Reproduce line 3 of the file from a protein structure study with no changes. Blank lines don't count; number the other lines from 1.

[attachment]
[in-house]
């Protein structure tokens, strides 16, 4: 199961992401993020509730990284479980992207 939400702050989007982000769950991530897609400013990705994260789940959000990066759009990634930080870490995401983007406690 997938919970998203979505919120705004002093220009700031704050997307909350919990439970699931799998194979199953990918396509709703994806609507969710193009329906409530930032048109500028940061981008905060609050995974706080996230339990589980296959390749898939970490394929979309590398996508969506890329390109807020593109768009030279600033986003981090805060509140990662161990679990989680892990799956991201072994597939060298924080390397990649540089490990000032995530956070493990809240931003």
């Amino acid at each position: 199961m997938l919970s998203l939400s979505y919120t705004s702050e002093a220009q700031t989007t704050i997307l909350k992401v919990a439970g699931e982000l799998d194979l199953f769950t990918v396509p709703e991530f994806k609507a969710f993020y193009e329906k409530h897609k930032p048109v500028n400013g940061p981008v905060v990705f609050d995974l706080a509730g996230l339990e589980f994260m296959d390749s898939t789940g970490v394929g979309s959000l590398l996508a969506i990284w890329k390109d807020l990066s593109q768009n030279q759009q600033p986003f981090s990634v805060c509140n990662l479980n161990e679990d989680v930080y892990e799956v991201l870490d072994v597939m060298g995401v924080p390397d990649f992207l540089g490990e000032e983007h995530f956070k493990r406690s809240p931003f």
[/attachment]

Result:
């Amino acid at each position: 199961m997938l919970s998203l939400s979505y919120t705004s702050e002093a220009q700031t989007t704050i997307l909350k992401v919990a439970g699931e982000l799998d194979l199953f769950t990918v396509p709703e991530f994806k609507a969710f993020y193009e329906k409530h897609k930032p048109v500028n400013g940061p981008v905060v990705f609050d995974l706080a509730g996230l339990e589980f994260m296959d390749s898939t789940g970490v394929g979309s959000l590398l996508a969506i990284w890329k390109d807020l990066s593109q768009n030279q759009q600033p986003f981090s990634v805060c509140n990662l479980n161990e679990d989680v930080y892990e799956v991201l870490d072994v597939m060298g995401v924080p390397d990649f992207l540089g490990e000032e983007h995530f956070k493990r406690s809240p931003f």